Troubled Britain should not mock the Eurozone’s nightmare

Allister Heath
EUROPEAN markets follow a well-trodden path. A bailout plan is announced, sending investors into a frenzy of happiness; nothing much happens; data is published showing one or more countries in even greater crisis than before; everybody panics; equity markets plunge and bond yields jump; another bailout pledge is made. And so on.

We are now at the peak of another cycle: Spain’s economy is continuing to shrink and the markets are waiting for Mariano Rajoy, the Prime Minister, to make his official bond-buying request to the Eurozone authorities. Spain’s central government budget deficit reached 4.77 per cent of annual GDP at the end of last month (even though the year is far from over) and the authorities are desperately trying to retain some credibility with the European authorities (and in time, possibly with the IMF).

Spain’s other problem is that it is moving perilously close to a full-scale break-up, which would make it the first country to be affected in such a drastic, devastating way by the recession. There will be elections in Catalonia on 25 November, following elections in the Basque Country and Galicia on 21 October. But the real flashpoint is Catalonia, which accounts for a fifth of Spanish GDP: the local leader has pledged to call a referendum on independence, regardless of whether he is authorised to do so by Madrid. Yet when they are not threatening to quit Spain, the regions are begging for bailouts, further contributing to the central government’s woes: Andalusia is about to ask for €4.9bn. Together with handouts to Catalonia, Comunidad Valenciana and Murcia, four-fifths of Spain’s regional bailout funds will already be used up (even though there are 17 such Comunidades Autónomas).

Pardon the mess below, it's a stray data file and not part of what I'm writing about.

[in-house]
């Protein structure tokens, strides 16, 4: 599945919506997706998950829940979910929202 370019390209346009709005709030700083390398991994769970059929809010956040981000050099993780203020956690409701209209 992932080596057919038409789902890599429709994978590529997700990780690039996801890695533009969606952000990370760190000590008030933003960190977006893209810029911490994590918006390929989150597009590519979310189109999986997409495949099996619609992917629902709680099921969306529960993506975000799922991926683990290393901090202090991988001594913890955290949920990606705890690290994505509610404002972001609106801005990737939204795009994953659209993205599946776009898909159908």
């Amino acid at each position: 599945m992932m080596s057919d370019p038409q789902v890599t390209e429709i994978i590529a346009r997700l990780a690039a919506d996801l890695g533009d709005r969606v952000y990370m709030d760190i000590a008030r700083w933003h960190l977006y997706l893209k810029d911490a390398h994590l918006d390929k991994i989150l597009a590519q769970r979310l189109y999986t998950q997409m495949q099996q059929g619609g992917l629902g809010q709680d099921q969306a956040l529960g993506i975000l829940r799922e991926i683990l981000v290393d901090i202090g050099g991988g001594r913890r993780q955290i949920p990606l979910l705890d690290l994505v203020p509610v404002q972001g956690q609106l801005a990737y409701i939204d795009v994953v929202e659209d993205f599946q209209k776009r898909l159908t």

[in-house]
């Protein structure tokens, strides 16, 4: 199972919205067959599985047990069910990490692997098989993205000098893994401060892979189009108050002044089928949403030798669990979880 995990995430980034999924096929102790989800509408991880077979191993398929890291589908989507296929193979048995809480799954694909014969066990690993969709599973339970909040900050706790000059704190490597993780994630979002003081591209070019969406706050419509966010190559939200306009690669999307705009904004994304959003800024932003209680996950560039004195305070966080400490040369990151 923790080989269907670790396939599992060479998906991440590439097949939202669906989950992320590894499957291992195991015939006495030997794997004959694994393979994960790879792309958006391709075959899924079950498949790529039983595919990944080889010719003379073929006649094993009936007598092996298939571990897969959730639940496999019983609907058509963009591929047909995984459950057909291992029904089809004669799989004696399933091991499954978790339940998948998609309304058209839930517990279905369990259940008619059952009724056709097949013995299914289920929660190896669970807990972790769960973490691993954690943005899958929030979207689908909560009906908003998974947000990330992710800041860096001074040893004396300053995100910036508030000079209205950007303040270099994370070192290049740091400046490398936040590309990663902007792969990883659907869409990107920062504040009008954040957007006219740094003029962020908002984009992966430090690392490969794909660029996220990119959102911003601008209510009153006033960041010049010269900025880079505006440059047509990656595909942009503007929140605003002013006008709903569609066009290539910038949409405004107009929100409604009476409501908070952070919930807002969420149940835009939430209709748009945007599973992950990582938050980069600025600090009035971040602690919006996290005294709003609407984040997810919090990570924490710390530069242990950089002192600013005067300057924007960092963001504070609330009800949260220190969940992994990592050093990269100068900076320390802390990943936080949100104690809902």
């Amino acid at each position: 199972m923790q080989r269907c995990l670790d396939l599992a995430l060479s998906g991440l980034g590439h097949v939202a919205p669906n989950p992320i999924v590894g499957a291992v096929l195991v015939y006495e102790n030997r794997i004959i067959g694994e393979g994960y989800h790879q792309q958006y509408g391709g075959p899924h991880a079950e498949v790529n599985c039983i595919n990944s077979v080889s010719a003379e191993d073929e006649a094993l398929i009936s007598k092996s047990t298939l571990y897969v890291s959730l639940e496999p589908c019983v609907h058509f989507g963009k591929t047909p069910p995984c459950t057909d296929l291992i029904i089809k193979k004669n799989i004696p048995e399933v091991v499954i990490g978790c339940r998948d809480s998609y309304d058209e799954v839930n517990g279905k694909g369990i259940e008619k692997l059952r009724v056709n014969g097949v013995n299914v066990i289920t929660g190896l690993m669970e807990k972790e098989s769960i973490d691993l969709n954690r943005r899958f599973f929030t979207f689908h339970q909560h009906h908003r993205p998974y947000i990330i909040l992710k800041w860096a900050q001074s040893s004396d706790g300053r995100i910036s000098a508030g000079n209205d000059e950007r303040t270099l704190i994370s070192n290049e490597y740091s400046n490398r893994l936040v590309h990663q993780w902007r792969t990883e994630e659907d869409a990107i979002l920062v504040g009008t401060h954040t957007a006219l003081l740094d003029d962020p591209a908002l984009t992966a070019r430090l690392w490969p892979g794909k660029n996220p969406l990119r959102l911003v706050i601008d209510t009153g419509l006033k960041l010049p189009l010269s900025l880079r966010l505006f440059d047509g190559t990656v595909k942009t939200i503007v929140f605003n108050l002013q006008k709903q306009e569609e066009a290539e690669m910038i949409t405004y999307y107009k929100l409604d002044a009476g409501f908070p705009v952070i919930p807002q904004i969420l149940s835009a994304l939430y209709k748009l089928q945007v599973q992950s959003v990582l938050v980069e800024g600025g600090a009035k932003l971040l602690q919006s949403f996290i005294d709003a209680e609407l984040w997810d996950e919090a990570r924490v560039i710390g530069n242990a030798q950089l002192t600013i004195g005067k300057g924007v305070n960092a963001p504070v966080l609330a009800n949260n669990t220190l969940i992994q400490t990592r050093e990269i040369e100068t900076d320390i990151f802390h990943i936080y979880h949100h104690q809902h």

The situation is catastrophic for the government, and that is even before anybody works out the full scale of bad debts in the system. The more the economy shrinks, the more loans go bad – and these have already reached €169bn in July, 9.86 per cent of total loans, from 9.42 per cent in June. Real numbers could be even greater.

Wherever one looks, the Eurozone is in disarray. Cyprus is in trouble again. Greece is no better. The French are busy trying to commit economic suicide: President Francois Hollande’s admission that drastic austerity is required was correct, even though it means that he has committed a U-turn of proportions that would make even Nick Clegg blush. As so often, however, it is the wrong kind of austerity: economically destructive tax hikes, including a mad 75 per cent top rate and many other absurdities, rather than a plan focused around measures to reduce the size of the state and supply-side reform.

There is an irony here, of course: some of the Eurozone countries that are nearly bankrupt could yet end up with budget deficits as a share of GDP that are lower than Britain’s. It shows just how hubristic the British have become: the only reason the UK is not facing Armageddon is because the Bank of England (one part of the British state) is buying all of the gilts issued by the Debt Management Office (another part of the state) to finance public spending. Coalition ministers should stop gloating – and opposition spokespeople should stop being so deluded. At least the UK is not facing break-up – if anything, the recession (and the felling of Royal Bank of Scotland and the old Halifax-Bank of Scotland (HBOS)) has reduced the chances of Scottish independence. We are lucky we didn’t join the single currency – but the last thing we should be doing is gloating about the Eurozone’s crisis.